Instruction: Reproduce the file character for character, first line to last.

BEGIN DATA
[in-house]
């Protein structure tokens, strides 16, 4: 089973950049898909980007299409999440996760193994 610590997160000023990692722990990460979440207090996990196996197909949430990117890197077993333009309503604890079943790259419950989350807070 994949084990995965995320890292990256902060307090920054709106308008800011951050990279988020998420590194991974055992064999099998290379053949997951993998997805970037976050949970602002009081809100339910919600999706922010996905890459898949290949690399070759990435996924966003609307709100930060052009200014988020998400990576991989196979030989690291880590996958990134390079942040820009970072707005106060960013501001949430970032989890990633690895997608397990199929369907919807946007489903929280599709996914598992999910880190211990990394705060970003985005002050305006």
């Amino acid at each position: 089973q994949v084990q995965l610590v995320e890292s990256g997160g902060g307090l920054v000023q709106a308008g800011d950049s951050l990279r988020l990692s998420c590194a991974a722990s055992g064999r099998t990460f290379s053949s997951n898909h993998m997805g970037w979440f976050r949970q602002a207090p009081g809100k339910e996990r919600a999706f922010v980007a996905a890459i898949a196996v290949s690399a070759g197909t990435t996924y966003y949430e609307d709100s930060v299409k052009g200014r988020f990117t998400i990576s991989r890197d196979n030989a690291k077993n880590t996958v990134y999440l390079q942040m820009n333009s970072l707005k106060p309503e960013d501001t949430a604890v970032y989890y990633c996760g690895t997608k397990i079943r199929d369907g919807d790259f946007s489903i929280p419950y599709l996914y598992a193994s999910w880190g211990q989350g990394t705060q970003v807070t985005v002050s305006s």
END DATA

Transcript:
[in-house]
């Protein structure tokens, strides 16, 4: 089973950049898909980007299409999440996760193994 610590997160000023990692722990990460979440207090996990196996197909949430990117890197077993333009309503604890079943790259419950989350807070 994949084990995965995320890292990256902060307090920054709106308008800011951050990279988020998420590194991974055992064999099998290379053949997951993998997805970037976050949970602002009081809100339910919600999706922010996905890459898949290949690399070759990435996924966003609307709100930060052009200014988020998400990576991989196979030989690291880590996958990134390079942040820009970072707005106060960013501001949430970032989890990633690895997608397990199929369907919807946007489903929280599709996914598992999910880190211990990394705060970003985005002050305006």
């Amino acid at each position: 089973q994949v084990q995965l610590v995320e890292s990256g997160g902060g307090l920054v000023q709106a308008g800011d950049s951050l990279r988020l990692s998420c590194a991974a722990s055992g064999r099998t990460f290379s053949s997951n898909h993998m997805g970037w979440f976050r949970q602002a207090p009081g809100k339910e996990r919600a999706f922010v980007a996905a890459i898949a196996v290949s690399a070759g197909t990435t996924y966003y949430e609307d709100s930060v299409k052009g200014r988020f990117t998400i990576s991989r890197d196979n030989a690291k077993n880590t996958v990134y999440l390079q942040m820009n333009s970072l707005k106060p309503e960013d501001t949430a604890v970032y989890y990633c996760g690895t997608k397990i079943r199929d369907g919807d790259f946007s489903i929280p419950y599709l996914y598992a193994s999910w880190g211990q989350g990394t705060q970003v807070t985005v002050s305006s």